I’m actually better off just paying the $10 and getting 200 hours (or even taking 500 hours at $20 than getting involved in having another monthly fee coming out of my account.

I think devs get too easily lost within the subscription model because they only think of their own product. I did a bit of personal accounting the other month and was stunned at the cumulative total of my monthly subscriptions – Netflix, Youtube, various Patreons, Spotify, Plex etc etc. I don’t need to keep adding to this and am now making a conscious decision to stop subscribing to stuff that is anything other than mission-critical for my life (yeah, that’s none of that lot above I know).

There has been an attempt to mitigate this at least because any spare hours you have from the 50 roll over on the Pro Plan so you could build a buffer if you have a quiet couple of months.

As a Pro Plan member, you also get access to the Subscribe and Save packs which come at a “favorable rate” You can add anywhere from 80 to 2500 extra hours a month from between $2 and $20 per month. Of course this is billed annually – and anybody who follows me on Twitter knows this is a huge pet peeve of mine. I don’t like seeing things broken down to small monthly costs only for there to be no option to pay it like that and be faced with lump sums only). If I already have to pay a monthly amount to get these perks, at least let me top up that amount. I don’t want to have to pay monthly AND then pay an annual amount on top.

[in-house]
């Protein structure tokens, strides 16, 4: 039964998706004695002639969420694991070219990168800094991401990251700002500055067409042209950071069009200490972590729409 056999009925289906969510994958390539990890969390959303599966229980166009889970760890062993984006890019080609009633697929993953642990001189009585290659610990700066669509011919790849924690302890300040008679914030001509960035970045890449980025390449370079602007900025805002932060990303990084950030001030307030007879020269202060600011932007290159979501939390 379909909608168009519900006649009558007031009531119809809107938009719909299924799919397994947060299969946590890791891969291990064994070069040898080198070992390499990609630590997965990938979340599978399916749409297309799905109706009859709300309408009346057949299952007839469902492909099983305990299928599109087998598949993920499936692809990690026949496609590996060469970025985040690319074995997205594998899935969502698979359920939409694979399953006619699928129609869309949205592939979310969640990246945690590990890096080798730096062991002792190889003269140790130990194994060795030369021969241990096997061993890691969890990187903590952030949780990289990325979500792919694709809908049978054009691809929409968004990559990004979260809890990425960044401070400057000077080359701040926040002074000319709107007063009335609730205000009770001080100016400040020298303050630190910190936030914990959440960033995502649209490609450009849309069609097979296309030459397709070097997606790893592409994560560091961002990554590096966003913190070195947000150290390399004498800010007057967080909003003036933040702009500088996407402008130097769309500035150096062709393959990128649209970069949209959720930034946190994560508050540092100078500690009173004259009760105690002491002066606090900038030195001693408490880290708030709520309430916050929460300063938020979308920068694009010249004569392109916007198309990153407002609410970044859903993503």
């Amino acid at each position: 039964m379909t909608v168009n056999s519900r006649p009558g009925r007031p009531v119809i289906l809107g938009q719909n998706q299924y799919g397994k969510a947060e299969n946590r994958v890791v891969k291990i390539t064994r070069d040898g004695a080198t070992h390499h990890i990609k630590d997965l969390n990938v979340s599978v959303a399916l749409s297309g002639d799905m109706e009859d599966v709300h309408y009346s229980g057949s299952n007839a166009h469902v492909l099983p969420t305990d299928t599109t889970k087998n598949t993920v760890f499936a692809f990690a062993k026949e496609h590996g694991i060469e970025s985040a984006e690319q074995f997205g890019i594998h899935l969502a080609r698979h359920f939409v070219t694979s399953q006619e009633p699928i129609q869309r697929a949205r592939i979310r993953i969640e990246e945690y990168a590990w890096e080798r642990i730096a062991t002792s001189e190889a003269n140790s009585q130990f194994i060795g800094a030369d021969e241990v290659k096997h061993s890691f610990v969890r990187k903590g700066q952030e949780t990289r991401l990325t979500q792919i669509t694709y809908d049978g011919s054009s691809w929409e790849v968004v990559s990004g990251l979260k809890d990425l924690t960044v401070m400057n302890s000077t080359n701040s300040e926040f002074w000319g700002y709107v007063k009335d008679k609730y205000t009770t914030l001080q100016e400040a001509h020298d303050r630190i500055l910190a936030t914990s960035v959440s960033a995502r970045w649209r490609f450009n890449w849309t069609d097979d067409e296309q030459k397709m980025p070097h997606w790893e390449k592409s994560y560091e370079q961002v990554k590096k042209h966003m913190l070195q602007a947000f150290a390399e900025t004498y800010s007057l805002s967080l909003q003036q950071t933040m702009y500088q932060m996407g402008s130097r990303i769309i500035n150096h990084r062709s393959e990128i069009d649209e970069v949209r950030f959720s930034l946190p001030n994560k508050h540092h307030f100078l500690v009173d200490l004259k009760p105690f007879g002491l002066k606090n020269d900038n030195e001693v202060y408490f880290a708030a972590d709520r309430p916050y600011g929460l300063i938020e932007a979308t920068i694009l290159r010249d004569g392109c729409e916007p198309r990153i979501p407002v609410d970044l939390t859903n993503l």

Don’t get me wrong, I know devs need to survive and many people will probably disagree and tell me to stop being so churlish but for me, the pricing of the Spaghetti Detective is confusing and a little bit all over the place and it detracts from an otherwise useful product in the main.